Saturday, February 6, 2010

What to Do With Conversation Hearts



Math:
* Graph your conversation hearts based on how many you get of each color. See the following links:

Here is a link to a printable conversation hearts graph. It is the 4th link down on the list. Double click. Click open. Print and use!

From ABC Schoolhouse, here are 15 pages worth of printable Valentine ideas. Including, on page 7 a printable graph for conversation hearts.
* Have the students sort the hearts based on colors and phrases. Make predictions ahead of time and see who comes the closest to their guess.

If you don't want to print out a graph, Grandma Lizzie's house has a variety to the graphing idea, but still the same concept.


* Create a pattern. Can be glued onto construction paper in the shape of a heart.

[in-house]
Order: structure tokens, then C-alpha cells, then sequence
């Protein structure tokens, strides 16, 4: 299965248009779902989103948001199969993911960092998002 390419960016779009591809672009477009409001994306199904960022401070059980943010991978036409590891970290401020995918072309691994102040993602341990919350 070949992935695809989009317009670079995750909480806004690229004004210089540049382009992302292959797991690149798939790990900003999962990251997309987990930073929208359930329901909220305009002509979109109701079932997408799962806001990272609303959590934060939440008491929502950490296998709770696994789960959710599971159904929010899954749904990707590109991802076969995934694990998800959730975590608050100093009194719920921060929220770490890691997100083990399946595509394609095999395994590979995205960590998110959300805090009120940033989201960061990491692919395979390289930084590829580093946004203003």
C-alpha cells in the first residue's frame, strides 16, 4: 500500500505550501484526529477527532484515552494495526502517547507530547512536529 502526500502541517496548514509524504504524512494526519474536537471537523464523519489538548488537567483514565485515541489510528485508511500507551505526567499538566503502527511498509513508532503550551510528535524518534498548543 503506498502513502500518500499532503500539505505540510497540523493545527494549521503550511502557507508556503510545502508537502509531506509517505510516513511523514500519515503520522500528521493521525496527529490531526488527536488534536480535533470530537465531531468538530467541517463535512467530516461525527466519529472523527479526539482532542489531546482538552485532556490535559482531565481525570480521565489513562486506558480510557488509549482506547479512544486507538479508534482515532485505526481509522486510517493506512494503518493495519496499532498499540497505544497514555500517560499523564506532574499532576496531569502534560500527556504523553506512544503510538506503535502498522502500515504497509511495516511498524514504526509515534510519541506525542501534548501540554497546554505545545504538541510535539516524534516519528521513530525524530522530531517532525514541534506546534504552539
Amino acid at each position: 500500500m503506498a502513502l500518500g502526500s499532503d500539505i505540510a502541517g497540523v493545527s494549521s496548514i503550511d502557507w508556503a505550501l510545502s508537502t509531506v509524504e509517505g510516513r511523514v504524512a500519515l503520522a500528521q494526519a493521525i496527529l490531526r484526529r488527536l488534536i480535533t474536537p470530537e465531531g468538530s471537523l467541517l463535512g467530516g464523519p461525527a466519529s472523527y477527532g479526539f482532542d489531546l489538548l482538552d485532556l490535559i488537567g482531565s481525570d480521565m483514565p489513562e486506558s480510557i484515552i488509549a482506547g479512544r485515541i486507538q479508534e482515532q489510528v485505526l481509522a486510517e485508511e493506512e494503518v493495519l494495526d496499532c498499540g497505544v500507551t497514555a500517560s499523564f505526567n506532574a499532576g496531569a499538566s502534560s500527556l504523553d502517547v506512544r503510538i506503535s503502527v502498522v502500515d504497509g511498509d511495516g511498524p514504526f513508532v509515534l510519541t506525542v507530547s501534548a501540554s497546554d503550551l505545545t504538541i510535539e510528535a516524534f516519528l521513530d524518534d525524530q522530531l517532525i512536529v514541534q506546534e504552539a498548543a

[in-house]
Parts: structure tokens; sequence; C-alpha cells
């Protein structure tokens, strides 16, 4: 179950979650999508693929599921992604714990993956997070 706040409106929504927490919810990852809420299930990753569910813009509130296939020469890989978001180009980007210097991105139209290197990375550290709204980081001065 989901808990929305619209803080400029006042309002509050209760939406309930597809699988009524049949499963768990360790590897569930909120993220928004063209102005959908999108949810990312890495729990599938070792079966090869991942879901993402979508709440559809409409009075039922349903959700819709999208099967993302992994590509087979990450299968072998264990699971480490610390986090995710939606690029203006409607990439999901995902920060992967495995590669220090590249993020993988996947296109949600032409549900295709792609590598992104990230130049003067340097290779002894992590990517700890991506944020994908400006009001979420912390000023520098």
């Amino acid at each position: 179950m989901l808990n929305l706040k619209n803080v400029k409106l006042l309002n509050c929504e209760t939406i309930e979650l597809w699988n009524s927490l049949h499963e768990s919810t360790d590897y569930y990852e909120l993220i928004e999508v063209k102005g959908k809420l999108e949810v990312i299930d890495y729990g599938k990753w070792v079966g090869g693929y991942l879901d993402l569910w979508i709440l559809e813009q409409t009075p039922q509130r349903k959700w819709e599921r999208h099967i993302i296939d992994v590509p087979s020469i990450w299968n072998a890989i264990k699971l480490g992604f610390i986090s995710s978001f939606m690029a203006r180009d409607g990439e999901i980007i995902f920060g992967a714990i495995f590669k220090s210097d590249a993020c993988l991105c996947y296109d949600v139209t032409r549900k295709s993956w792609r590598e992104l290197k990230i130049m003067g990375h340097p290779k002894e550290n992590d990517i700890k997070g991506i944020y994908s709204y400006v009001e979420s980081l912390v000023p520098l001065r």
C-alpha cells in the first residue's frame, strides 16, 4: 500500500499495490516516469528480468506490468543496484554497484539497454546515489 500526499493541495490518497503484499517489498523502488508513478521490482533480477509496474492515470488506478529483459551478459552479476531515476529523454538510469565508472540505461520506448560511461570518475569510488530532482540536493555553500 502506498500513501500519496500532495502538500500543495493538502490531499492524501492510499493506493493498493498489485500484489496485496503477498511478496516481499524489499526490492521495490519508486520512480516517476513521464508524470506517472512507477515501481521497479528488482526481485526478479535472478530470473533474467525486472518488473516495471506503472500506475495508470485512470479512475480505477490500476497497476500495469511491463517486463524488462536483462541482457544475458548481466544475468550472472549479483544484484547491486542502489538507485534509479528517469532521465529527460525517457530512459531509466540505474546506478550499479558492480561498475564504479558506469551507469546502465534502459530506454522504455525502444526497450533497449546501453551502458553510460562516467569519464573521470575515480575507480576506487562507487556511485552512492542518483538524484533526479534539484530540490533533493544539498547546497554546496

Literacy:
* Have the students make stories or write sentences based on what phrases they find on their hearts.

Cooking:
* Make your own conversation heart cookies. Make sugar cookies and use a heart cookie cutter. Once the cookies are baked, frost them and write your own special message.
* If you really feel like going all out this year, why not make your own conversation hearts? Learn how at About.com.



Is there anything fun YOU like to do using conversation hearts?

* Cathy BB added: A super-easy and fun game for kids is to have them simply stack the hearts and see how many they can stack before it falls over (counting, fine motor skills, etc). When I did this with my son's third-grade class, they really thought it was a blast.

3 comments:

Katie's Journey said...

The conversation hearts are great for a writing assignment too. We did that in one of my education classes last year. We wrote a letter to our valentine and used the conversation hearts as part of our sentences. They turned out really cute!

Room Mom 101 said...

Thanks for the addition to the idea! I love to hear how others do things too. Sounds fun.

CathyBB said...

Hi there! A super-easy and fun game for kids is to have them simply stack the hearts and see how many they can stack before it falls over (counting, fine motor skills, etc). When I did this with my son's third-grade class, they really thought it was a blast. =)